3 December 2014
A team from Tel Aviv University (TAU) has developed wireless material that is able to trigger neuronal activity in response to light. The groundbreaking finding could help people who lose their sight because of damage to the retina, and could make a prosthetic retina a closer possibility.
Published in Nano Letters, the study saw the researchers create a revolutionary novel device tested on animal-derived retinal models. This development could potentially treat a number of eye diseases, as well as degradation of the retina that happens with age.
The study, led by Professor Yael Hanein of the university's School of Electrical Engineering and head of TAU's Center for Nanoscience and Nanotechnology, found that the device was more efficient, flexible, and can stimulate neurons more effectively than other technologies.
Professor Hanein said: "The new prosthetic is compact, unlike previous designs that used wires or metals while attempting to sense light. Additionally, the new material is capable of higher spatial resolution, whereas older designs struggled in this area."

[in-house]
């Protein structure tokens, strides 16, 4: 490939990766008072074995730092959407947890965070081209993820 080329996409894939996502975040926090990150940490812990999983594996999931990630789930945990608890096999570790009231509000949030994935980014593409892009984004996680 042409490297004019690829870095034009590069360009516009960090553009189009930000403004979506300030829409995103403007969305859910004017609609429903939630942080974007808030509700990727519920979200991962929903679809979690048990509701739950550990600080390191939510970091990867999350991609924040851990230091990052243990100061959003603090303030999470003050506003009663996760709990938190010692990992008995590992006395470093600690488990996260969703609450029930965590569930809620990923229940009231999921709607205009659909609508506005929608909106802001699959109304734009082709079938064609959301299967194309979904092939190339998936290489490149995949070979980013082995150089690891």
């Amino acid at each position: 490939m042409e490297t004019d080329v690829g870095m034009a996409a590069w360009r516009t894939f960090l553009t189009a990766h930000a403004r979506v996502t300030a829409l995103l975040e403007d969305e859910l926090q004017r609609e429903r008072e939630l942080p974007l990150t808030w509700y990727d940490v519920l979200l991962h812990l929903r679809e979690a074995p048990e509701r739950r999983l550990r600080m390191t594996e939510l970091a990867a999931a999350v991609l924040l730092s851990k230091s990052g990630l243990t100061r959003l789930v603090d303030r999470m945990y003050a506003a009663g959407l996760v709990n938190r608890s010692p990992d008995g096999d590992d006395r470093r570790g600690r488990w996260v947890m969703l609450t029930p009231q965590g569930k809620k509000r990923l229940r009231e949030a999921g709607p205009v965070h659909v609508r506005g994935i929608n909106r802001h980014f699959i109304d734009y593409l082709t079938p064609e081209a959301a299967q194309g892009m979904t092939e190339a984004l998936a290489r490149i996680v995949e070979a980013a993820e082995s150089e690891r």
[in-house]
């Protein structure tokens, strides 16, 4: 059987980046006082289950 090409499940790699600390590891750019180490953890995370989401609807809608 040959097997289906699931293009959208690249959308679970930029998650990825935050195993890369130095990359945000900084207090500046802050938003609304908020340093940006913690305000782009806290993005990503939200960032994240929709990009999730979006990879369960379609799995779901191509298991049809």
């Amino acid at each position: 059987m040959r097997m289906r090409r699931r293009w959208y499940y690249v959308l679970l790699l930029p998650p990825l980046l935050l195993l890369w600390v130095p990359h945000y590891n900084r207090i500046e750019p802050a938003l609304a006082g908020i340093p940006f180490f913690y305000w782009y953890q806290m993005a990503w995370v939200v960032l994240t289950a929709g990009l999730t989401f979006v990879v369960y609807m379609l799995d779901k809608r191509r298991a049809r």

By combining semiconductor nanorods and carbon nanotubes, the team was able to create a wireless and light-sensitive flexible film, which could eventually replace a damaged retina in the eye.
The researchers tested the new device with chick retinas which were not yet light sensitive to prove that the artificial retina is able to induce neuronal activity in response to light.
Posted by Edward Bartel
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